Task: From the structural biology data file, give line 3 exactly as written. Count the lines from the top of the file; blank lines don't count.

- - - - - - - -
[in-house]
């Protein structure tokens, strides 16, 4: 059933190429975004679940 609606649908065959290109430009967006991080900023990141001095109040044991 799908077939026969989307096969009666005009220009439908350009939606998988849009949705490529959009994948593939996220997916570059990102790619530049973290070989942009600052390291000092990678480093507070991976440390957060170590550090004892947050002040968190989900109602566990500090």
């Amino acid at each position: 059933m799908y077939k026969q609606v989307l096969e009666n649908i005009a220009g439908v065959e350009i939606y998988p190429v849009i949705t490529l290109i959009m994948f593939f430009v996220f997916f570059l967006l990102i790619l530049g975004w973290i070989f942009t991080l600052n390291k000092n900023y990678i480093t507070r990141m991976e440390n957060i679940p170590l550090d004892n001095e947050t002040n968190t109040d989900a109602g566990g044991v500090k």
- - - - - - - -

């Amino acid at each position: 059933m799908y077939k026969q609606v989307l096969e009666n649908i005009a220009g439908v065959e350009i939606y998988p190429v849009i949705t490529l290109i959009m994948f593939f430009v996220f997916f570059l967006l990102i790619l530049g975004w973290i070989f942009t991080l600052n390291k000092n900023y990678i480093t507070r990141m991976e440390n957060i679940p170590l550090d004892n001095e947050t002040n968190t109040d989900a109602g566990g044991v500090k």